We have been seeing for years how Deepfakes are capable of making many people believe that the subject they are seeing on the screen is, in fact, a real human. The accuracy of AI-generated faces is increasing, and it's no longer just making them hard to tell apart. According to a study published in the journal PNAS, in many cases it is impossible. Some people even find virtual faces more realistic than those of humans themselves.
The study mentions that the so-called “uncanny valley” or “mysterious valley” effect has been useful for users when it comes to checking if the person in a video or image is actually a Deepfake. This effect consists of the perception of poorly processed or inaccurate features, as well as unrealistic movements that these avatars created by artificial intelligence have. The problem is that technology has advanced so much that Deepfakes manage to circumvent this “mysterious valley”.
To verify this, a team of researchers created a series of digital faces through an automatic learning system. Specifically, they used a system of two neural networks that work together. On the one hand, a generator is responsible for creating the avatars starting from a “random matrix of pixels” and composing a final face that must then be examined by the second system, the discriminator. This checks the face created by artificial intelligence with a real face. If it finds differences, it penalizes the generator. Thus, until the system manages to create faces so exact that the discriminator cannot differentiate from the real ones. They managed to virtually replicate up to 400 faces of different races, ages and genders.
Deepfakes are not only indistinguishable, for some they are also more reliable than real faces
Real (R) and synthesized (S) faces with the confidence score received by the participants. Subsequently, they formed three groups with different participants. All of them had to distinguish the virtual faces from the real ones, but with different methods. The first group, made up of 315 people, compared only 182 of the 800 faces and, on average, only achieved 48.2 percent accuracy. The second group, of 219 participants, performed the same task: checking and distinguishing 182 faces. This time, instead, they enlisted the help of researchers to detect anomalies that could reveal whether or not a face was a deepfake. The results were better than those of the first 315 people, but it was not a noticeable change. On average, they were 59 percent correct.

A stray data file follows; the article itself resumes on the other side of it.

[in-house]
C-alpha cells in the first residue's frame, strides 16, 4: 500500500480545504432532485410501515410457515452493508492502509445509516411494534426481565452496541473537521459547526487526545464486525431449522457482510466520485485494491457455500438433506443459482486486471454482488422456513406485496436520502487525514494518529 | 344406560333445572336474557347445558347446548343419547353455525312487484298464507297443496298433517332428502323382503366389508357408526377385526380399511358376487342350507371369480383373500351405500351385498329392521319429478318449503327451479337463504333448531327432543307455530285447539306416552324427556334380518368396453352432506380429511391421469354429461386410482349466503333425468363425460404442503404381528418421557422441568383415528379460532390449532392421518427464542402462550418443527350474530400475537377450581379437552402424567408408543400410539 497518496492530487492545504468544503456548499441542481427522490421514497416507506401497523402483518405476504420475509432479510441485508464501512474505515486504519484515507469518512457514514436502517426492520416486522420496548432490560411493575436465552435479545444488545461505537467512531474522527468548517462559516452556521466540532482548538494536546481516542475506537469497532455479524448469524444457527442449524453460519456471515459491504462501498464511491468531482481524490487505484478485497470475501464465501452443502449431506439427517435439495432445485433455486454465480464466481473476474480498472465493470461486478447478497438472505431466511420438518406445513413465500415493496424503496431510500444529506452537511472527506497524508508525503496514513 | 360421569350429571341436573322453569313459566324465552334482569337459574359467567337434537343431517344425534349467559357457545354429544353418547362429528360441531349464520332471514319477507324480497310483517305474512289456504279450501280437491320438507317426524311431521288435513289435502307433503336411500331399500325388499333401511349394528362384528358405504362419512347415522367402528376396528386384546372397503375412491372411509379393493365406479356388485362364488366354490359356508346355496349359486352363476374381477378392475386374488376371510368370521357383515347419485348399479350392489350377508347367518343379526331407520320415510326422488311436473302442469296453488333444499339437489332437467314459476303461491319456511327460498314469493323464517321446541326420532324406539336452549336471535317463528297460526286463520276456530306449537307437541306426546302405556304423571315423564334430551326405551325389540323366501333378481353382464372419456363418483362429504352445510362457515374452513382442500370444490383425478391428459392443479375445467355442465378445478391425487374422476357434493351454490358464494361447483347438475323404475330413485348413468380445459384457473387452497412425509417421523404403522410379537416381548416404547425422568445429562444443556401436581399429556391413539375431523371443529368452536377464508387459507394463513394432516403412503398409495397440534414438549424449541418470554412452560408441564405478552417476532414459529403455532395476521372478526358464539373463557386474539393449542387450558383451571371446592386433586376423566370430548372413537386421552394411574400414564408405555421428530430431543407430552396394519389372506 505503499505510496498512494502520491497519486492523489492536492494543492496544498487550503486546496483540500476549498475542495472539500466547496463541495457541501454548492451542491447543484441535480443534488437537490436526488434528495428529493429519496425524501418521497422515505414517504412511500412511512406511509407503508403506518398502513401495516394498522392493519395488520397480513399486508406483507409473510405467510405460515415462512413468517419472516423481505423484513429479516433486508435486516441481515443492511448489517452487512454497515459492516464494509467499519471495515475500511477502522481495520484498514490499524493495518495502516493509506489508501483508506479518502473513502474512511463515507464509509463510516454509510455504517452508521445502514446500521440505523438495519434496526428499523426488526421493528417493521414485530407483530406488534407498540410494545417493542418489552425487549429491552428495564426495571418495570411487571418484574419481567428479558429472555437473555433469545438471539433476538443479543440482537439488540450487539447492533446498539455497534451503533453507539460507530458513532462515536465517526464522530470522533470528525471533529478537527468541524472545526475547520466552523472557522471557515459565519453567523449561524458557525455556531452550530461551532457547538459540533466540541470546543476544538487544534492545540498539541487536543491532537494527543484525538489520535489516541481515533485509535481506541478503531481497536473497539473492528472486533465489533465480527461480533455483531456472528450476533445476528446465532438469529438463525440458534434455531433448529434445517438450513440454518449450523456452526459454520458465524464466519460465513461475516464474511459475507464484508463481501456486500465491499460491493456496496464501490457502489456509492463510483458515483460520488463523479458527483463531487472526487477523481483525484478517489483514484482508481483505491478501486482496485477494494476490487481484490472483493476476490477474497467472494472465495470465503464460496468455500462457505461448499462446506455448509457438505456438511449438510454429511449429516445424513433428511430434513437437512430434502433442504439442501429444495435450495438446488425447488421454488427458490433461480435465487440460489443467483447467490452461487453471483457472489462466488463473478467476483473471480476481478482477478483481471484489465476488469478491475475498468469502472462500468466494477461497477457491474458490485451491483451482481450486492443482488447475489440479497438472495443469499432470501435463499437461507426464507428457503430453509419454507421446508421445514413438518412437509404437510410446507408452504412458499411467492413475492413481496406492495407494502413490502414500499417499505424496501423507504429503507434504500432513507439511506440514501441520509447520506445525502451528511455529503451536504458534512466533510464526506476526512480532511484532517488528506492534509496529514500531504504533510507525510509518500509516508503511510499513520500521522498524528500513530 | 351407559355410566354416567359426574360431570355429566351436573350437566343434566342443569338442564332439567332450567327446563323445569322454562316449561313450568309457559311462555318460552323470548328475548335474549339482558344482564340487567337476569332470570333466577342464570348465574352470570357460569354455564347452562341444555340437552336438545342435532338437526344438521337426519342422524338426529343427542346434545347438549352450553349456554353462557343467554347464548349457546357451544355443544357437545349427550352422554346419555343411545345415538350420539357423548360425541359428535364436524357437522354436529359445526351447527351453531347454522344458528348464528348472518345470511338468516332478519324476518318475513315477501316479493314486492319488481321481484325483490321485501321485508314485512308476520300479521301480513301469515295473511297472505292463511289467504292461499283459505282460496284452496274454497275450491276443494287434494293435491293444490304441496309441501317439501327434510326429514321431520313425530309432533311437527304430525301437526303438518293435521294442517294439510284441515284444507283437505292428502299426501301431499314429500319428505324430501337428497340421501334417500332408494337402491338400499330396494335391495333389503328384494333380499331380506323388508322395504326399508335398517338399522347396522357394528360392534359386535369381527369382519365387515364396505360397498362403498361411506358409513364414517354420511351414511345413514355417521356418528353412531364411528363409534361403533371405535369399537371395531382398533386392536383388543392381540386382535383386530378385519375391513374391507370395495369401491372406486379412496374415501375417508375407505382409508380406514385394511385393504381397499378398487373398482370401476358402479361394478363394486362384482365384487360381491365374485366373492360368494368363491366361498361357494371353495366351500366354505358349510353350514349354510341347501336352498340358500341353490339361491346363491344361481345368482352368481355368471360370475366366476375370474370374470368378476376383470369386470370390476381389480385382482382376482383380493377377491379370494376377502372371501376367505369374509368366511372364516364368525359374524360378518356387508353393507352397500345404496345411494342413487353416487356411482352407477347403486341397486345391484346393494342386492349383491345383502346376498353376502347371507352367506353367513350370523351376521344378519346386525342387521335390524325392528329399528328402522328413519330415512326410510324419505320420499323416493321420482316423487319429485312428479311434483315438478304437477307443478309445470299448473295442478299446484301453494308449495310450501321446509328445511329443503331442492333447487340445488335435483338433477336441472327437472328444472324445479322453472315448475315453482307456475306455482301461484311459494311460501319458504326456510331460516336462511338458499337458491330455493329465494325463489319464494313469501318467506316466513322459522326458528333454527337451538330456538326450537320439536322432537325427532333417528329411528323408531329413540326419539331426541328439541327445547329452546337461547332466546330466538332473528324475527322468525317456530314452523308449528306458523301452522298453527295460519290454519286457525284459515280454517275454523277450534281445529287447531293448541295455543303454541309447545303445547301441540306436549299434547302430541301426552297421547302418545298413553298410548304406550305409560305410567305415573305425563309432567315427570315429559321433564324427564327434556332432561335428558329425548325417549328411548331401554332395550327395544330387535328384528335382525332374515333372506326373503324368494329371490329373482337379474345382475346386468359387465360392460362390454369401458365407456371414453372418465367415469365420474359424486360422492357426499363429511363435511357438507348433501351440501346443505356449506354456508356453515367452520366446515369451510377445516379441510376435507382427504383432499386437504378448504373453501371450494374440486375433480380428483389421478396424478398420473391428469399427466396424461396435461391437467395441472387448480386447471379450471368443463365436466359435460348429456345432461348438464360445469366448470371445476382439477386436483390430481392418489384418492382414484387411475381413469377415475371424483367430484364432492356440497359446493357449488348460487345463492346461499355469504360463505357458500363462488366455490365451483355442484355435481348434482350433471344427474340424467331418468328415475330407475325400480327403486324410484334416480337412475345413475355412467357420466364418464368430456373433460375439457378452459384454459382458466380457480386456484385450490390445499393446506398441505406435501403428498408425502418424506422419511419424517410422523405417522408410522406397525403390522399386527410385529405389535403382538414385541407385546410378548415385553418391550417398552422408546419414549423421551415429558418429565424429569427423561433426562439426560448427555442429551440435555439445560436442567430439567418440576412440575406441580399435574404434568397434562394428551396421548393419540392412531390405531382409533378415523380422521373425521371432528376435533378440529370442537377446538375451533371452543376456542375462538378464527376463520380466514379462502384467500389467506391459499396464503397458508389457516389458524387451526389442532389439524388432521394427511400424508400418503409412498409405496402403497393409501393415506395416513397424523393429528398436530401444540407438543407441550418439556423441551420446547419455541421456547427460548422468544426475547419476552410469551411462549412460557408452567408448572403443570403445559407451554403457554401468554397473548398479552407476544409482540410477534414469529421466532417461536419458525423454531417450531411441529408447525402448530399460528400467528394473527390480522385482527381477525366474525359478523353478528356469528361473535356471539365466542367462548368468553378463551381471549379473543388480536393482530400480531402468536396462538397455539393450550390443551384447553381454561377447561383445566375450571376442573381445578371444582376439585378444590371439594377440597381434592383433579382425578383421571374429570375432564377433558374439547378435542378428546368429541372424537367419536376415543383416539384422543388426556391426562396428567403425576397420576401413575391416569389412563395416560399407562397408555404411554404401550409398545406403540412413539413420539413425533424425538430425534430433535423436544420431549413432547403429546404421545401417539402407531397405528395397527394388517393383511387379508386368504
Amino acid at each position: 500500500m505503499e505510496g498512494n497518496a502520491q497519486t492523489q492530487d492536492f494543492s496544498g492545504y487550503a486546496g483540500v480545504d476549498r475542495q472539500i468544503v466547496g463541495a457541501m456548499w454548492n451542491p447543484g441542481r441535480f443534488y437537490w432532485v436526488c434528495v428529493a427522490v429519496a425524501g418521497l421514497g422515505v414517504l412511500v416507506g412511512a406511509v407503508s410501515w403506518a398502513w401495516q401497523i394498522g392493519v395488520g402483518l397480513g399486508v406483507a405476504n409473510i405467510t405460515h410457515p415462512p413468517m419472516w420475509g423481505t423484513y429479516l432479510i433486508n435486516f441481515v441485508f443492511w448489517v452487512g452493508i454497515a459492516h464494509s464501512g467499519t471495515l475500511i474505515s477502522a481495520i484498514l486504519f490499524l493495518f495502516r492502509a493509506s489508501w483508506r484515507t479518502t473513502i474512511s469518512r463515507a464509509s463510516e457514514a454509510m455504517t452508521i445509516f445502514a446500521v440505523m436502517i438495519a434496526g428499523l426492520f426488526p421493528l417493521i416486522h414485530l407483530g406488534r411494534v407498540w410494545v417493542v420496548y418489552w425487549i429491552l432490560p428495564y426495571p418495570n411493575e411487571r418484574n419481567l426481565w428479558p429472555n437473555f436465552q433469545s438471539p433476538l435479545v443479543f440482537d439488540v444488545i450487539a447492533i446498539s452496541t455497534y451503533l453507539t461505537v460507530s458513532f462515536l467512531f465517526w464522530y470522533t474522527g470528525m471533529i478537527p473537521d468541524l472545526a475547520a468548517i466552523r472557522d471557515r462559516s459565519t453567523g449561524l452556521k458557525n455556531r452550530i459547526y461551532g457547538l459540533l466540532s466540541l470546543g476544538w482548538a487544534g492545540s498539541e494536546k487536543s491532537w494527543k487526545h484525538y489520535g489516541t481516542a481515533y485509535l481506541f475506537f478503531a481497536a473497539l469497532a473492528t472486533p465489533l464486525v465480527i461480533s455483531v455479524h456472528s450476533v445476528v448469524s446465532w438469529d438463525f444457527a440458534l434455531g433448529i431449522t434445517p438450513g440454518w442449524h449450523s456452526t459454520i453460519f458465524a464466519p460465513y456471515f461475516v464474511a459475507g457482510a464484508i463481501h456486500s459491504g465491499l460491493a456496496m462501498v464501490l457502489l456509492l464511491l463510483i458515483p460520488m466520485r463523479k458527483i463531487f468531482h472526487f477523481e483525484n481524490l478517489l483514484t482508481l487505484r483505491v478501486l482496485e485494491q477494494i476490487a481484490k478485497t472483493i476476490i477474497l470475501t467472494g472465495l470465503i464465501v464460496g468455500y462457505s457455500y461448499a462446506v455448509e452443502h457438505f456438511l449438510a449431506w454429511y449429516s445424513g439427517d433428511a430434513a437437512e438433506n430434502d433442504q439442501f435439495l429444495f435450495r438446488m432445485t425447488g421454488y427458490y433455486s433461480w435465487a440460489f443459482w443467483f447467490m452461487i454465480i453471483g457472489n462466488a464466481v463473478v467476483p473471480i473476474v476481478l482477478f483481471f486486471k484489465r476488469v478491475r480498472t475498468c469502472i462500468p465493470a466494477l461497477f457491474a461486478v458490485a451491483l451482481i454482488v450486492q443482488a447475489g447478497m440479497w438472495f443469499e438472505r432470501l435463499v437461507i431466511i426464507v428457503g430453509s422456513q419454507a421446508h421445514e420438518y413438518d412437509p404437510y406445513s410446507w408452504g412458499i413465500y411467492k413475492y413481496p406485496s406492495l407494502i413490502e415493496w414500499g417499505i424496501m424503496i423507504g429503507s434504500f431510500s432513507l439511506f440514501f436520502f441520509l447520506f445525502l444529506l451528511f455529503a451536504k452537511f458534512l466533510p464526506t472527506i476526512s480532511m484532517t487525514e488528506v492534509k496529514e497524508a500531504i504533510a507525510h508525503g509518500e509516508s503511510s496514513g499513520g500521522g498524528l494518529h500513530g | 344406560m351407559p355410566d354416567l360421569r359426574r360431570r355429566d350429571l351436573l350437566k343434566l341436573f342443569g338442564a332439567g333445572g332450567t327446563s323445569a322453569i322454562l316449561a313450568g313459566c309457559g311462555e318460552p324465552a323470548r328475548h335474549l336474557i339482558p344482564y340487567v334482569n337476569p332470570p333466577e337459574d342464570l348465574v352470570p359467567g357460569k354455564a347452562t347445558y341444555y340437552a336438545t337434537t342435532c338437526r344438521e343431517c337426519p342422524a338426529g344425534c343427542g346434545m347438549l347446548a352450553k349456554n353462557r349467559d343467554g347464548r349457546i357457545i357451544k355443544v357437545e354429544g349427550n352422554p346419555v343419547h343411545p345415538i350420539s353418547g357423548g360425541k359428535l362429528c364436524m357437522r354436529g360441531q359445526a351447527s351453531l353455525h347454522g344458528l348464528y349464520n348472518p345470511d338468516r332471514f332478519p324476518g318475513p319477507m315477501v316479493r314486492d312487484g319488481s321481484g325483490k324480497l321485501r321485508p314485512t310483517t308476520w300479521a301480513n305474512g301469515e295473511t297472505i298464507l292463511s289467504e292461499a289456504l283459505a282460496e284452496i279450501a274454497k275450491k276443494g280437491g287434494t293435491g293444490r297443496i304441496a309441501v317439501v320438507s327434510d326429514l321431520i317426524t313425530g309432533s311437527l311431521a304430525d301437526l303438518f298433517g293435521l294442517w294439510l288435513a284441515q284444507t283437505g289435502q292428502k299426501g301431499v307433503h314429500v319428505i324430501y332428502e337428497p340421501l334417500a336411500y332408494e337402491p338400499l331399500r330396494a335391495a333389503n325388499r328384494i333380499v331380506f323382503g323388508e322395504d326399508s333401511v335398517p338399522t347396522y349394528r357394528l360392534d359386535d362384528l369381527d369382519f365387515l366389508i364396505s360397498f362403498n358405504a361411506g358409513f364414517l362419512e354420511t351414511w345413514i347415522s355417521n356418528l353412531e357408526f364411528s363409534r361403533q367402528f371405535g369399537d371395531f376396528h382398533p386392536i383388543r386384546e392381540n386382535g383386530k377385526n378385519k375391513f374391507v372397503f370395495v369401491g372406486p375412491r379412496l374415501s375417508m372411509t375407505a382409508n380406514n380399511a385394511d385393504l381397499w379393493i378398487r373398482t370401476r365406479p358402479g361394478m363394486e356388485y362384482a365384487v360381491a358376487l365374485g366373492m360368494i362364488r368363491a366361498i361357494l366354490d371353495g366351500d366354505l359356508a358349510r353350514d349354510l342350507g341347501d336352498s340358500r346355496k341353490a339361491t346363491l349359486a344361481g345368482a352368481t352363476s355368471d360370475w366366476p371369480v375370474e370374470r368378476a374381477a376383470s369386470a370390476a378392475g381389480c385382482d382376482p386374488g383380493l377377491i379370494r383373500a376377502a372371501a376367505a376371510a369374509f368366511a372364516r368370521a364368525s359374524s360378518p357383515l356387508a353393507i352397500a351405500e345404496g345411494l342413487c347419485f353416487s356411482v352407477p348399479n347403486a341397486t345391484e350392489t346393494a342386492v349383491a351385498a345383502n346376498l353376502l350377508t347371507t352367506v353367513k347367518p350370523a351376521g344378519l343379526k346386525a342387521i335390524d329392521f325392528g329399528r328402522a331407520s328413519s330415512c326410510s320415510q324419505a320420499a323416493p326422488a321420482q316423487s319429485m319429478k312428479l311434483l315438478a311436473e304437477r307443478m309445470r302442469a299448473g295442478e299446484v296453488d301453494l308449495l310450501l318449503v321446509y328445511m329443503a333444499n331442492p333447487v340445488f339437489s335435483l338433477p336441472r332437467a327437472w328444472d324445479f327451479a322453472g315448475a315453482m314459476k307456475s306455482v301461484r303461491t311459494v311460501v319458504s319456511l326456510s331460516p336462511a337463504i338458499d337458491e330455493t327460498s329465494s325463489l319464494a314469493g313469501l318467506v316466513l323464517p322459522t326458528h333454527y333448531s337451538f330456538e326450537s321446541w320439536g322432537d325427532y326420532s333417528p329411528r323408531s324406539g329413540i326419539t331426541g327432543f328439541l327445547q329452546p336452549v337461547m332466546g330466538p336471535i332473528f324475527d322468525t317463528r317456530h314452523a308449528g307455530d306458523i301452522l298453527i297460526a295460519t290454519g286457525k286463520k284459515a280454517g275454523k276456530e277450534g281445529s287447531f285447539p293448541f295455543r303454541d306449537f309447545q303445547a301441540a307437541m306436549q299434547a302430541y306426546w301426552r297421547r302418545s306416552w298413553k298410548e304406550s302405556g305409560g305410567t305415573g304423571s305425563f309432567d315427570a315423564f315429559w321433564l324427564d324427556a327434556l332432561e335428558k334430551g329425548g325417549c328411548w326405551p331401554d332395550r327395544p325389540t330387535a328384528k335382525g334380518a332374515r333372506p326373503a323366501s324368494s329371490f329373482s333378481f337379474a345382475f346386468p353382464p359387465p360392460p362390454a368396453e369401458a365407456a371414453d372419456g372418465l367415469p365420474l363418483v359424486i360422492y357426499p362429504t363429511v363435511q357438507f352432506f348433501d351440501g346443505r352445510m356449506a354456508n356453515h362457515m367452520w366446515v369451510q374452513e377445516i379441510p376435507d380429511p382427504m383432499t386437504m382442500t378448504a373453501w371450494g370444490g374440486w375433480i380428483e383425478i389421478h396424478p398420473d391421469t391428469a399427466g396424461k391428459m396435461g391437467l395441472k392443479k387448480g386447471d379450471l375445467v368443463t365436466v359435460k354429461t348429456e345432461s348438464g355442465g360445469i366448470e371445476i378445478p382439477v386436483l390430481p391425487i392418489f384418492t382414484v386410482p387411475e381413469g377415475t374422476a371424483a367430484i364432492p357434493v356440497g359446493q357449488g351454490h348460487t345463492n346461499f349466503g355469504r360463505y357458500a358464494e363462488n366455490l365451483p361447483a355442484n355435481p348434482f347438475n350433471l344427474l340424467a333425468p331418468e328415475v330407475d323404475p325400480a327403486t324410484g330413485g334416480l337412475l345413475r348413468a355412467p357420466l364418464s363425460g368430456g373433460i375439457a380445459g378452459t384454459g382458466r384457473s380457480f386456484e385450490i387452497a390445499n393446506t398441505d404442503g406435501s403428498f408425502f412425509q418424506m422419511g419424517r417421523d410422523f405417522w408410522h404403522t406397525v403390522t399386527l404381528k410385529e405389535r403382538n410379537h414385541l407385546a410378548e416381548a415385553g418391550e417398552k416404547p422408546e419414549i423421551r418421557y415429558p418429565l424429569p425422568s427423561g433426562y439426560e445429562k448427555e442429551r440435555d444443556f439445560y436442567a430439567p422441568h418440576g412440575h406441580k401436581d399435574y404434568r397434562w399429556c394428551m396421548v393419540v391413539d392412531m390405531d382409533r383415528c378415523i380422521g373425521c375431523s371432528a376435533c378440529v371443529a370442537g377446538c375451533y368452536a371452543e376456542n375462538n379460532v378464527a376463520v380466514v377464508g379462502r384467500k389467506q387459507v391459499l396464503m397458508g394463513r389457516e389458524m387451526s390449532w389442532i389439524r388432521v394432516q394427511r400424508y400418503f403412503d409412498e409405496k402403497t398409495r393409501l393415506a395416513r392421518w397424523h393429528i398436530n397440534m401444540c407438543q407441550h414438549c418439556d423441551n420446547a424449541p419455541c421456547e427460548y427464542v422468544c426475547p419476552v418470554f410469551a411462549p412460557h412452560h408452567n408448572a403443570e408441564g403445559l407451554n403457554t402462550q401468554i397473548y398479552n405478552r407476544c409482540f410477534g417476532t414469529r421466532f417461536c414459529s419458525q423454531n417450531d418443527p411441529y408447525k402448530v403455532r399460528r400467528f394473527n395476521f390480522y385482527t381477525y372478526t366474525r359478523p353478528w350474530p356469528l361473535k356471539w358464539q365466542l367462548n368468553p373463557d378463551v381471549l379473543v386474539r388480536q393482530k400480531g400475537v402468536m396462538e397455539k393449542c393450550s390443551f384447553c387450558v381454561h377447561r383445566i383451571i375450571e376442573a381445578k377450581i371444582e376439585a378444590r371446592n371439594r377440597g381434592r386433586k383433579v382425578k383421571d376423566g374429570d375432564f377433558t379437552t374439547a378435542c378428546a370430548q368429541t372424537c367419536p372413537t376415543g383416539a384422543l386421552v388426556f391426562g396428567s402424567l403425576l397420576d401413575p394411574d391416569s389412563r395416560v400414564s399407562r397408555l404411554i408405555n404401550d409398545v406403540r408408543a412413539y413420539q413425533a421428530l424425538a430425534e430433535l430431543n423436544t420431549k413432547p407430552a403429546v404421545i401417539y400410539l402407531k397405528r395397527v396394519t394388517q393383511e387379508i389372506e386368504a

Not only are synthetic faces highly realistic, but they are considered more reliable than real ones.
Hany Farid, co-author of the study. The last group, made up of 223 forgives, rated the confidence of these 128 images on a scale of one to seven. Where 1 is an image that is unreliable and therefore created by intelligence, and 7 is an image that is reliable and thus real. The results showed that the average score for real faces was 4.48, a score lower than the score for synthetic (fake) faces, which scored an average of 4.82 points.
Although these results clearly show the advances that have been achieved thanks to the latest technologies related to machine learning and artificial intelligence, they demonstrate the danger that the fact that a Deepfake is practically impossible to distinguish from a real one. It is not necessary to have advanced knowledge to use tools that can duplicate a person's face and, for example, impersonate a person.